1 edition of Honeycomb and ring failure in bacterially infected red oak lumber after kiln drying found in the catalog.
Honeycomb and ring failure in bacterially infected red oak lumber after kiln drying
by Forest Products Laboratory, Forest Service, U.S. Dept. of Agriculture in Madison, Wis
Written in English
|Statement||by J.C. Ward ... [et al.]|
|Series||Research paper FPL / U.S.D.A. Forest Service -- 165, Research paper FPL -- 165|
|Contributions||Ward, J. C, Forest Products Laboratory (U.S.)|
|The Physical Object|
|Pagination||36 p. :|
|Number of Pages||36|
Kiln-drying Air-drying with mild schedule Defect type WW [a] HW [b] WW HW (%) Honeycombing 26 10 43 10 Surface checks 23 23 37 30 Ring failure 15 0 24 20 End checks and splits 44 30 37 30 Collapse 22 0 21 0 Kiln-drying with accelerated schedule Commercial schedule Defect type WW HW WW HW Honeycombing 60 40 55 27 Surface checks 61 20 54 33 Ring. Ward J C, Hann R A, Baltes R C, Bulgrin B H Honeycomb and ring failure in bacterially infected red oak timber after kiln drying. USDA For Serv Res Pap FPL , 36 pp Google Scholar
McGinnes, E.A. Jr., Wu, K.Y-T. (). Intra-incremental chemical studies of Ring Shake in Scarlet Oak. Wood Sci. 5 (4), Honeycomb and ring failure in bacterially infected red oak lumber after kiln drying. USDA Forest Service Research Paper FLP 37pp. Lumber Drying. Air-drying Before lumber is used, it should be dried. As a minimal requirement, air drying should be carried out. Building codes usually allow a maximum of 19 percent m.c. which can be easily obtained by air-drying during the summer. Air-drying requires holding lumber .
In pathology, honeycomb lung refers to the characteristic appearance of variably sized cysts in a background of densely scarred lung tissue. Microscopically, enlarged airspaces surrounded by fibrosis with hyperplastic or bronchiolar type epithelium are present.  However, these changes are nonspecific and are often seen in numerous end-stage interstitial lung diseases (ILDs). . Red Oak. Quercus rubra, spp. Red Oak is probably the most widely used and abundant hardwood in the eastern United States. Oak has a characteristic ring porous grain pattern; the wood is heavy, hard and stiff. The heartwood of Red Oak ranges in color from "wheat" to a .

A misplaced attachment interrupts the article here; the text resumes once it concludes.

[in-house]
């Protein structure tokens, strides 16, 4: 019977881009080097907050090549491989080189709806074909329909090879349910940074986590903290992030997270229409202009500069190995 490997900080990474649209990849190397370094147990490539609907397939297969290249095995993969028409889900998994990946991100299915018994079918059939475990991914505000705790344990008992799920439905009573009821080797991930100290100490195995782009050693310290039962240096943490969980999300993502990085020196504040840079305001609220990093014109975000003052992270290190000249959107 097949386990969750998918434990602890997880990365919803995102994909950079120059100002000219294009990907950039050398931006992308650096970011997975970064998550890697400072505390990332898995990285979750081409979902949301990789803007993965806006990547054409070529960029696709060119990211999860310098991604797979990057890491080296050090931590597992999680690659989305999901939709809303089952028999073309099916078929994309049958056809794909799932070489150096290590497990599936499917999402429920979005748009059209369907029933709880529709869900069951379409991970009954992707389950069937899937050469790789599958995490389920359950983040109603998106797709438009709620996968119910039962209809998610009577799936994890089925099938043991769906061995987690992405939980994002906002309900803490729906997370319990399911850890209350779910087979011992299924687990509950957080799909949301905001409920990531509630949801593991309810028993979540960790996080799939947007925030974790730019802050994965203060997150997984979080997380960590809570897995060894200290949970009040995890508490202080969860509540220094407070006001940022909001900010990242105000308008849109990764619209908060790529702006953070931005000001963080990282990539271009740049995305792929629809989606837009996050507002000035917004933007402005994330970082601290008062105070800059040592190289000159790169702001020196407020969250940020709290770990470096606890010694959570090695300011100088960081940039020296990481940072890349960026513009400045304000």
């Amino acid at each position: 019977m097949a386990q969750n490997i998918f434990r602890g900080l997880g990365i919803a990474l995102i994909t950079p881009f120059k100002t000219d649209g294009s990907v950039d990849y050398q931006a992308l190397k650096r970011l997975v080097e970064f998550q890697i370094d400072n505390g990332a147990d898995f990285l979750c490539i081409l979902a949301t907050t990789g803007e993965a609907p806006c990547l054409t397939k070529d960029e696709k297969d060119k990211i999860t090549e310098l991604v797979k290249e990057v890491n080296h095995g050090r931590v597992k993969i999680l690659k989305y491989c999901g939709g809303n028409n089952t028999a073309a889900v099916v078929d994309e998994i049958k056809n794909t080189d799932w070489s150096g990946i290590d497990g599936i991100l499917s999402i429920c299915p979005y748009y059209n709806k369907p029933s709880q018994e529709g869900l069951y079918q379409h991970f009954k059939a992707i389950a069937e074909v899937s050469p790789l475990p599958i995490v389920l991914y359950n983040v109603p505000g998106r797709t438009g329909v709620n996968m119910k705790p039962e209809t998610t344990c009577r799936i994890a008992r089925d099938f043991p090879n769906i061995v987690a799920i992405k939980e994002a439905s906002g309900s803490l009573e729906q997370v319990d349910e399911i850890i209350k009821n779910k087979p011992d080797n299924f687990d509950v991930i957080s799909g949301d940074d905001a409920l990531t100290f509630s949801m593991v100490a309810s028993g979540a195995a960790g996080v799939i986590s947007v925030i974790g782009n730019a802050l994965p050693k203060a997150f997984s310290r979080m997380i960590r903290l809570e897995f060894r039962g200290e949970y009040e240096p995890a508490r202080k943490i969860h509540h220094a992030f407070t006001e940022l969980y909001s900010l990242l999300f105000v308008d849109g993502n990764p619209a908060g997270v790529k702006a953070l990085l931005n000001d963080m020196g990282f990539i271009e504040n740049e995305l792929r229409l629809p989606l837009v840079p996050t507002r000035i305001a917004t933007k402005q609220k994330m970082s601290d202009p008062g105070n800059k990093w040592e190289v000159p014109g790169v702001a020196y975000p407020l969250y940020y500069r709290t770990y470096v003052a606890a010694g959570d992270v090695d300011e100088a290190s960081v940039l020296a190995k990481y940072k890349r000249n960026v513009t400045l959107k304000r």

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Honeycomb and ring failure occurred in bacterially infected heartwood dried under both schedules, but this degrade was more severe in the faster dried material.
The loss from honeycomb and ring failure in infected boards grading No. 1 Common and Better was per cent for the mild schedule and percent for the accelerated schedule.
Honeycomb and ring failure in bacterially infected red oak lumber after kiln drying by,Forest Products Laboratory, Forest Service, U.S. Dept. of Agriculture edition, in EnglishPages: Honeycomb and ring failure in bacterially infected red oak lumber after kiln drying.
Madison, Wis.: Forest Products Laboratory, Forest Service, U.S. Dept. of Agriculture, i.e. (OCoLC) drying green 4/4 northern red oak lumber containing bacterially infected heartwood.
This type of lumber is more likely to develop serious honeycomb, surface checks, and ring failure during kiln drying under normally mild schedules than is green lumber with normal.
noninfected heartwood. First, bacterially infected lumber should be. Honeycomb and ring failure in bacterially infected red oak lumber after kiln drying / by J.C. Ward [et al.]. Abstract. 36 p. Topics: Quercus rubra--Diseases and pests. Honeycomb and Ring Failure in Bacterially Infected Red Oak Lumber After Kiln Drying by J.C.
Ward, R.A. Hann, R.C. Baltes, and E.H. Bulgrin. USDA Forest Service Forest Products Laboratory. Research paper FPL Bacterially infected red oak must be dried more carefully to prevent deep surface checks, honeycomb, and ring failure. A dry kiln schedule for BI red oak was used according to the Dry Kiln Operator’s Manual (Simpson ) and was incorporated.